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Important Notice

Original article / research
Year : 2012 | Month : September | Volume : 6 | Issue : 7 | Page : 1262 - 1265 Full Version

A Computed Tomographic Study on the Anatomic Variations of the Sphenoid Sinus and Its Related Structures in a North Karnataka Population

Published: September 1, 2012 | DOI:
Rudresh Hiremath, Shashidhar Suligavi, Manswini Pol, T.J. Anegundi, K. Rudrappa

1. Associate Professor, Department of Radio-diagnosis, KVG Medical College & Hospital, Sullia, Dakshina Kannada-574 327, India. 2. Department of Otorhinolaryngyology, SN Medical College, Bagalkot-587102, India. 3. Department of Radiodiagnosis, SN Medical College, Bagalkot-587102, India. 4. Department of Radiodiagnosis, SN Medical College, Bagalkot-587102, India. 5. Department of Radiodiagnosis, SN Medical College, Bagalkot-587102, India.

Correspondence Address :
Dr. Rudresh Hiremath
Associate Professor, Department of Radio-diagnosis,
KVG Medical College & Hospital, Sullia,
Dakshina Kannada-574 327 Karnataka, India.
Phone: +91-9945560627


To evaluate the prevalence of the variations of the sphenoid sinus and their effects on the adjacent neurovascular structures.
Materials and Methods:
We undertook a prospective study on 400 North Karnataka patients; coronal and axial sections were taken and assessed for various parameters like pneumatization of the pterygoid process, the anterior clinoid process and the greater wing of the sphenoid and protrusion and dehiscence of the internal carotid artery, the optic nerve, the maxillary nerve and the Vidin nerve.
Pneumatization of the pterygoid process, the anterior clinoid process and the greater wing of the sphenoid were seen in 31%, 15%, and 12.75% patients respectively. Protrusion of the internal carotid artery, the optic nerve, the maxillary nerve and the vidian nerve were noticed in 7%, 10%, 12.25% and 31% patients respectively; dehiscence of these structures was encountered in 3%, 5%, 2.75% and 7.75% patients respectively.
The sphenoid sinus is a highly variable structure with varying degrees of pneumatization. Knowledge on the anatomic variations of the sphenoid sinus and its related structures is important to avoid the complications of surgery and the unusual symptoms which result from the sphenoid sinus infection.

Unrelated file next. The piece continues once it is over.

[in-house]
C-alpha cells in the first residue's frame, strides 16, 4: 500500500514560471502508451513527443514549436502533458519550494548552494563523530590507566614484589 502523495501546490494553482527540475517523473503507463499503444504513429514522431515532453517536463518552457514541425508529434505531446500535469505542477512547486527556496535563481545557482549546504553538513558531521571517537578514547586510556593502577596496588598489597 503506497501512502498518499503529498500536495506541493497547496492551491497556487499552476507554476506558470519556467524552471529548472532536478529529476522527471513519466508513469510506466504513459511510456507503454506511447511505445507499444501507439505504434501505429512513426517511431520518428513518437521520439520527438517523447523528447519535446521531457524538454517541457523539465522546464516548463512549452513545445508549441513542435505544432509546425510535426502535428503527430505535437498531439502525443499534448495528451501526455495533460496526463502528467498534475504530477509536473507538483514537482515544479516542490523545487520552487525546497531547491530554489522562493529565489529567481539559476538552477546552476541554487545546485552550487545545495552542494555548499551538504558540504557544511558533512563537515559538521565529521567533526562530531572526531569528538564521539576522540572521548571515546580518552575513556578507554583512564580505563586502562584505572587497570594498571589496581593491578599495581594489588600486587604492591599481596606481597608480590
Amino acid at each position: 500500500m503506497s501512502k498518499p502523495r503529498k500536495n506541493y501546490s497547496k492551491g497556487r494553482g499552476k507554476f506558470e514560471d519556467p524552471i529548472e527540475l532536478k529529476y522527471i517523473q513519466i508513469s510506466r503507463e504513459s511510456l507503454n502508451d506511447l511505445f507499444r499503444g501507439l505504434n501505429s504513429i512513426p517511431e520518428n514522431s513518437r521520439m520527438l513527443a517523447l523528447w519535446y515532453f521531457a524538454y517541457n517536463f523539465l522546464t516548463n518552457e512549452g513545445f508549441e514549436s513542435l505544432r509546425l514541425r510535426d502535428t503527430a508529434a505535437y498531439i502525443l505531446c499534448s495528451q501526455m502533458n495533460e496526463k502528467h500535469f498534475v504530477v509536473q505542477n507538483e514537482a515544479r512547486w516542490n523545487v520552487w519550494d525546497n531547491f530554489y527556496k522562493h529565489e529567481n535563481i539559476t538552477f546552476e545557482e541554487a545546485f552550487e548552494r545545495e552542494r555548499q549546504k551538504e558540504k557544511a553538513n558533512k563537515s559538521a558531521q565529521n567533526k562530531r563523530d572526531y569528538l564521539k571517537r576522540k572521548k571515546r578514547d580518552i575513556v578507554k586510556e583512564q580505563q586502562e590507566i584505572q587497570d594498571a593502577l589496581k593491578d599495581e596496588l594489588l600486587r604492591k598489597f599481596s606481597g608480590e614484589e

Sphenoid sinus variations, CT Paranasal sinuses

Of all the paranasal sinuses, the sphenoid sinus is deeply seated in the skull and is the most inaccessible to surgeons (1). It emerges in the fourth month as an evagination from the posterior nasal capsule into the sphenoid bone. The major growth of the sinus occurs from the 3rd to the 5th year of life and by the age of 7 years, the sinus extends posteriorly to the level of the anterior sella (2). This sinus will obtain the adult configuration by the age of 10 to 12 years. The lack of any sinus pneumatization of the sphenoid bone by the age of 10 years should suggest a possibility of occult sphenoid bone pathology like, chronic anaemia (3). The average adult sphenoid sinus measures 20mm in height, 23mm in length and 17mm in width. The degree of pneumatization of the sphenoid sinus varies and depending on this, the sinus is classified as non-pneumatized, presellar and sellar (4). As a result of extensive pneumatization of the sphenoid sinus, vital structures like the internal carotid artery, the optic nerve, the vidian nerve and the maxillary nerve can be protruded into the sinus with or without bony walls (4). The coronal computed tomography study has become the most requested and the precise imaging technique for demonstrating the par nasal sinuses (5). The advantage of the coronal sections over the axial ones is that they show the progressively deeper structures as they are encountered by the surgeon during functional endoscopic sinus surgeries (6). Not only is the knowledge on the anatomic variations of the sphenoid sinus and its related structures important because the surgical complications may be avoided, but also such knowledge can help in explaining the unusual symptoms that arise from the sphenoid sinus disease (7).